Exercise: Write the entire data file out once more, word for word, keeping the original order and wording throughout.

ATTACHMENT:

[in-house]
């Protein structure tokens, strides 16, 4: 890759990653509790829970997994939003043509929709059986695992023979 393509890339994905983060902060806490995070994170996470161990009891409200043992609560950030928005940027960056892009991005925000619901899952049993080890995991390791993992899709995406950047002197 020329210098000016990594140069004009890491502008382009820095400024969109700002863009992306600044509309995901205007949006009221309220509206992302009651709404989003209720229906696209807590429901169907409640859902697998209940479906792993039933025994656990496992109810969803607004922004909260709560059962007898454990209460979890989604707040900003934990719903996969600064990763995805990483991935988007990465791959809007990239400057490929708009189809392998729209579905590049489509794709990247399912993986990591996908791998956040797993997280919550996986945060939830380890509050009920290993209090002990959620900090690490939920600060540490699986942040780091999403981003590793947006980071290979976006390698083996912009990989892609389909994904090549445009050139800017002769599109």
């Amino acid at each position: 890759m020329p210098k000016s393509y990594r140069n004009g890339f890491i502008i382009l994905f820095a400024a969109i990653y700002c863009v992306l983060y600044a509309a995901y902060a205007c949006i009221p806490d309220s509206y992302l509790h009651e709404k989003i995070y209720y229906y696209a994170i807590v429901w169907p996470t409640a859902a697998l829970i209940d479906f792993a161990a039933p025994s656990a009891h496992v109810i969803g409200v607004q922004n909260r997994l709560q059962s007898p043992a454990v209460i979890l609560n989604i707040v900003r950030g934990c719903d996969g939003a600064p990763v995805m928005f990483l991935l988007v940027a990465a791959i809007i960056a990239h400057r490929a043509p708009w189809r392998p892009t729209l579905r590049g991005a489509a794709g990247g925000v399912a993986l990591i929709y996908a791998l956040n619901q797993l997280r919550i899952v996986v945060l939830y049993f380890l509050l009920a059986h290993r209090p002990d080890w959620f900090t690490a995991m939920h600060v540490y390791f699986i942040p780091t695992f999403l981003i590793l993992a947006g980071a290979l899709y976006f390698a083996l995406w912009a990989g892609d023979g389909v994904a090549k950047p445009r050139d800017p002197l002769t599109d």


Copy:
[in-house]
């Protein structure tokens, strides 16, 4: 890759990653509790829970997994939003043509929709059986695992023979 393509890339994905983060902060806490995070994170996470161990009891409200043992609560950030928005940027960056892009991005925000619901899952049993080890995991390791993992899709995406950047002197 020329210098000016990594140069004009890491502008382009820095400024969109700002863009992306600044509309995901205007949006009221309220509206992302009651709404989003209720229906696209807590429901169907409640859902697998209940479906792993039933025994656990496992109810969803607004922004909260709560059962007898454990209460979890989604707040900003934990719903996969600064990763995805990483991935988007990465791959809007990239400057490929708009189809392998729209579905590049489509794709990247399912993986990591996908791998956040797993997280919550996986945060939830380890509050009920290993209090002990959620900090690490939920600060540490699986942040780091999403981003590793947006980071290979976006390698083996912009990989892609389909994904090549445009050139800017002769599109």
């Amino acid at each position: 890759m020329p210098k000016s393509y990594r140069n004009g890339f890491i502008i382009l994905f820095a400024a969109i990653y700002c863009v992306l983060y600044a509309a995901y902060a205007c949006i009221p806490d309220s509206y992302l509790h009651e709404k989003i995070y209720y229906y696209a994170i807590v429901w169907p996470t409640a859902a697998l829970i209940d479906f792993a161990a039933p025994s656990a009891h496992v109810i969803g409200v607004q922004n909260r997994l709560q059962s007898p043992a454990v209460i979890l609560n989604i707040v900003r950030g934990c719903d996969g939003a600064p990763v995805m928005f990483l991935l988007v940027a990465a791959i809007i960056a990239h400057r490929a043509p708009w189809r392998p892009t729209l579905r590049g991005a489509a794709g990247g925000v399912a993986l990591i929709y996908a791998l956040n619901q797993l997280r919550i899952v996986v945060l939830y049993f380890l509050l009920a059986h290993r209090p002990d080890w959620f900090t690490a995991m939920h600060v540490y390791f699986i942040p780091t695992f999403l981003i590793l993992a947006g980071a290979l899709y976006f390698a083996l995406w912009a990989g892609d023979g389909v994904a090549k950047p445009r050139d800017p002197l002769t599109d």